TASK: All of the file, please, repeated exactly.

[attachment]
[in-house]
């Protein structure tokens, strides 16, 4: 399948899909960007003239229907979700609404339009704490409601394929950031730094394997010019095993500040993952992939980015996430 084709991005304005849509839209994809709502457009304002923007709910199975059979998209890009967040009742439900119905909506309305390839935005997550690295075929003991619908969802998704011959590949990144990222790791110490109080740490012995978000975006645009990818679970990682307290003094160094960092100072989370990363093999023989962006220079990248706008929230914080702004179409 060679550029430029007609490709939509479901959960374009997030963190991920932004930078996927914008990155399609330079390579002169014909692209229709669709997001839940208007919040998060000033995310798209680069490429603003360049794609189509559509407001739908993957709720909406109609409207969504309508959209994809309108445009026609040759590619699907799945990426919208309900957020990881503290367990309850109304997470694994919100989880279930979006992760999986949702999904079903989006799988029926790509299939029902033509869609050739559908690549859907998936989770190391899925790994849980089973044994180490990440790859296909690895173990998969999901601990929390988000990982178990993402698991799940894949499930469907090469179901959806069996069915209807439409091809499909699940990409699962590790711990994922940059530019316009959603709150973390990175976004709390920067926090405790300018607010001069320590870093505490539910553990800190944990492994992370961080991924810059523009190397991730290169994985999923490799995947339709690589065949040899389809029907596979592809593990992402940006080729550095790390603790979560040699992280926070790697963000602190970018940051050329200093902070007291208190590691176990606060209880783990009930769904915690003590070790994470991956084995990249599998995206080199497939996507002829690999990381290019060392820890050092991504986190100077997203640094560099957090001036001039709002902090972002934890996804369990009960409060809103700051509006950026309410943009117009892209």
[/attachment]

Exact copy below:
[in-house]
């Protein structure tokens, strides 16, 4: 399948899909960007003239229907979700609404339009704490409601394929950031730094394997010019095993500040993952992939980015996430 084709991005304005849509839209994809709502457009304002923007709910199975059979998209890009967040009742439900119905909506309305390839935005997550690295075929003991619908969802998704011959590949990144990222790791110490109080740490012995978000975006645009990818679970990682307290003094160094960092100072989370990363093999023989962006220079990248706008929230914080702004179409 060679550029430029007609490709939509479901959960374009997030963190991920932004930078996927914008990155399609330079390579002169014909692209229709669709997001839940208007919040998060000033995310798209680069490429603003360049794609189509559509407001739908993957709720909406109609409207969504309508959209994809309108445009026609040759590619699907799945990426919208309900957020990881503290367990309850109304997470694994919100989880279930979006992760999986949702999904079903989006799988029926790509299939029902033509869609050739559908690549859907998936989770190391899925790994849980089973044994180490990440790859296909690895173990998969999901601990929390988000990982178990993402698991799940894949499930469907090469179901959806069996069915209807439409091809499909699940990409699962590790711990994922940059530019316009959603709150973390990175976004709390920067926090405790300018607010001069320590870093505490539910553990800190944990492994992370961080991924810059523009190397991730290169994985999923490799995947339709690589065949040899389809029907596979592809593990992402940006080729550095790390603790979560040699992280926070790697963000602190970018940051050329200093902070007291208190590691176990606060209880783990009930769904915690003590070790994470991956084995990249599998995206080199497939996507002829690999990381290019060392820890050092991504986190100077997203640094560099957090001036001039709002902090972002934890996804369990009960409060809103700051509006950026309410943009117009892209």